Guest post from The Grit Doctor’s editor

18 Jan

It’s now only five days until Team RFBR* competes in the Maxifuel 5km Fun Run at Dorney Rowing Lake in Windsor. If you’d asked me two months ago if the words ‘fun’ and ‘run’ belonged in the same sentence, I would have done my very best eye-roll at you . . . while reaching for another biscuit. And to be honest, I’m still not convinced that they are natural sentence-mates, even now. As The Grit Doctor says, running is not fun. Expecting it to be fun, or expecting to enjoy it, is a major potential pitfall for any beginner. I couldn’t agree more.

                Having said that, I am looking forward to our race on Sunday. I know that while I might not exactly enjoy the running part, I will enjoy remembering that two months ago I could no sooner run five kilometres than climb Mount Everest. And I will enjoy sitting down to eat a Sunday roast with my teammates afterwards, knowing that we thoroughly deserve it. (And pudding, too.) Most of all, I will enjoy a feeling of quiet satisfaction, of knowing that in training for and running this race – short(ish) as it may be – I have beaten a personal demon. I can run. I can exercise. It is not something I am constitutionally unable to do. Even if I fall off the running wagon in the future, I will always know that I can do it. And for someone like me, who has never really recovered from the emotional scars inflicted during PE lessons, that is no small potatoes.

                Now, it’s true to say that my conversion to running has rather unusual roots. As I’ve written here before, I really had no choice but to get into my trainers and practise what The Grit Doctor preaches, and I appreciate that not everyone is lucky enough to have Ruth on hand to offer bespoke advice and encouragement. If it wasn’t for Ruth joining us on our Team RFBR training runs and telling us that we could, in fact, manage 4.5km at lunch through gale-force winds, then I doubt I’d be feeling so relaxed about Sunday. She really is a marvel. But you don’t need to have Ruth with you in person to get the benefit of the RFBR message. I’m delighted that the Grit Revolution is starting gain momentum and we’ve all been so moved by the amazing messages Ruth has received from readers of all ages, sizes and fitness levels, telling her all about their running adventures. From people like me who’ve never run before and are starting out on the Six-Step Programme, to former runners who’ve hit Motivation Meltdown and needed a kick up the arse to get going again, Ruth’s words of wisdom are really hitting home and making a difference. I couldn’t be more proud.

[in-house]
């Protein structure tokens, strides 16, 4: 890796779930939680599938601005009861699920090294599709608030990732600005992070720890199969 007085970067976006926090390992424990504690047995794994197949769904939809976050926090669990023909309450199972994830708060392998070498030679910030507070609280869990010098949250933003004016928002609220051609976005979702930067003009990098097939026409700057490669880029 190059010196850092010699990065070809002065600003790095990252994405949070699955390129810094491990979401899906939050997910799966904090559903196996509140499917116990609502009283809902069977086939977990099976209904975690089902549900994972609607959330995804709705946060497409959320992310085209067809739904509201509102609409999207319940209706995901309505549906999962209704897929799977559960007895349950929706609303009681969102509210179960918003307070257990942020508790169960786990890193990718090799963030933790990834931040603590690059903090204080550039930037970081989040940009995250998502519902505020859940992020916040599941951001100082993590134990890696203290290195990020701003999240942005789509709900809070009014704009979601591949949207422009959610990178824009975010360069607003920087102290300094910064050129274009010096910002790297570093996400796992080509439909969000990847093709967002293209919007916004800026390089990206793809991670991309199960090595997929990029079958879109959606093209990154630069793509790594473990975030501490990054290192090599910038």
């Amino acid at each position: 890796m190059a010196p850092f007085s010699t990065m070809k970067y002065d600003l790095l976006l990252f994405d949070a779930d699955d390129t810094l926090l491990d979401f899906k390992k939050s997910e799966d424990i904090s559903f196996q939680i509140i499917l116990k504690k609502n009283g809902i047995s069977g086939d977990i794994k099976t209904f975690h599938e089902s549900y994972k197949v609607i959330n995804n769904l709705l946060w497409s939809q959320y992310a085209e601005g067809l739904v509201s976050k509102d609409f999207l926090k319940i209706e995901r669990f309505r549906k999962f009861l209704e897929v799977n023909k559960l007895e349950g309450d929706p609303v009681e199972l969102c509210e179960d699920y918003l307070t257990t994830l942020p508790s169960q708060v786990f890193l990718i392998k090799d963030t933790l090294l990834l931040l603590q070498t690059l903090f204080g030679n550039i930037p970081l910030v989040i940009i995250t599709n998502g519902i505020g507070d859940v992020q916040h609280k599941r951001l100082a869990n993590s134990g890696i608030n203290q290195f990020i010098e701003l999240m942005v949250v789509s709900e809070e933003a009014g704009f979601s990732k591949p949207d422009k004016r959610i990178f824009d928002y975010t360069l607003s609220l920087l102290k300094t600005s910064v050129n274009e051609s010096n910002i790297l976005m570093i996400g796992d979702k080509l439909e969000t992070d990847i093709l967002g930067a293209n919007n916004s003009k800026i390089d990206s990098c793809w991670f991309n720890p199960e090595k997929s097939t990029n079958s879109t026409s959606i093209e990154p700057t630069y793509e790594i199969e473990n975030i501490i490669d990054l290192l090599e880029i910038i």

So I’d like to say a big thank you, from all of us here at Little, Brown, to everyone who has supported Run Fat Bitch Run. And I’d like to wish my fellow Team RFBR members the best of luck for Sunday and to say an extra special thanks to them for wearing their lurid RFBR t-shirts so uncomplainingly. You’re all stars. xx

*Team RFBR is made up of a brave crew of runners – including many beginners – from Little, Brown Book Group, the LAW Agency and, of course, The Grit Doctor and O.

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3 Responses to “Guest post from The Grit Doctor’s editor”

  1. Kelly January 18, 2012 at 1:23 pm #

    Well Ruth, and Editor,

    Hope your run goes well this weekend.It sounds gorgeous next to a lake.

    I have kept good company with the Grit Doctor, completing my circuit again last night. I would not have believed a few weeks ago that I would be out running almost 20 miles a week.

    So happy with my new fitness levels and my new found enthusiasm for getting stuff done has entered other areas of my life. I am sleeping better, working better, and generally feeling more content. Thank you Ruth for your continued inspiration!

    Kelly

    • gritdoctor January 18, 2012 at 7:06 pm #

      what a lovely message – thank you. very inspiring for me to read that. stick with it and you won’t regret it.x

  2. MrsG January 19, 2012 at 3:46 pm #

    The second half of the second paragraph just completely sums up exactly how I feel (“I have beaten a personal demon. I can run. I can exercise. It is not something I am constitutionally unable to do. Even if I fall off the running wagon in the future, I will always know that I can do it. And for someone like me, who has never really recovered from the emotional scars inflicted during PE lessons, that is no small potatoes”).

    From the moment I read The Grit Doctor’s advice in the Times, everything made perfect sense – “You may never actually enjoy running” “Running requires effort every time” – as soon as I accepted that there’s been no stopping me. Ruth – thank you so much!!!

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